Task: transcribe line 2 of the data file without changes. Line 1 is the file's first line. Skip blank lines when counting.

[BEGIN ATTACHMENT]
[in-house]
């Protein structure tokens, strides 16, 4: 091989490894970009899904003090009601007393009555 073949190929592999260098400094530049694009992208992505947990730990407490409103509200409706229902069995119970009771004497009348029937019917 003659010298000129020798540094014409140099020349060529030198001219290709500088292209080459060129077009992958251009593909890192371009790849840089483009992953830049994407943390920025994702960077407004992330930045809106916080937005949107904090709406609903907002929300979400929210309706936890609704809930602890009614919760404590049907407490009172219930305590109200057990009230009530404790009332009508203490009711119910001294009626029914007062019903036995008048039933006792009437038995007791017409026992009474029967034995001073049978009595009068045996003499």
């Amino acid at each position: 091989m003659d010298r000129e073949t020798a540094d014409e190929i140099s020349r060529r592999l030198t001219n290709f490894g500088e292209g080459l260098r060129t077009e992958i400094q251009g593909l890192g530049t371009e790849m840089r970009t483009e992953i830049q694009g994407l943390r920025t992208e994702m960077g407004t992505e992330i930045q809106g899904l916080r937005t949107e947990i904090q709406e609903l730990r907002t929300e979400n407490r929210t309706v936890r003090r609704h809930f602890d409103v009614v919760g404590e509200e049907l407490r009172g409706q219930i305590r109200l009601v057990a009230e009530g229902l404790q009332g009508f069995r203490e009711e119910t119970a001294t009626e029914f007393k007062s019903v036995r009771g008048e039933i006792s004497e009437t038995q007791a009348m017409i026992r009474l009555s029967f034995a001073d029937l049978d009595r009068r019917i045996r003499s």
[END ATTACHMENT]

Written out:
């Protein structure tokens, strides 16, 4: 091989490894970009899904003090009601007393009555 073949190929592999260098400094530049694009992208992505947990730990407490409103509200409706229902069995119970009771004497009348029937019917 003659010298000129020798540094014409140099020349060529030198001219290709500088292209080459060129077009992958251009593909890192371009790849840089483009992953830049994407943390920025994702960077407004992330930045809106916080937005949107904090709406609903907002929300979400929210309706936890609704809930602890009614919760404590049907407490009172219930305590109200057990009230009530404790009332009508203490009711119910001294009626029914007062019903036995008048039933006792009437038995007791017409026992009474029967034995001073049978009595009068045996003499």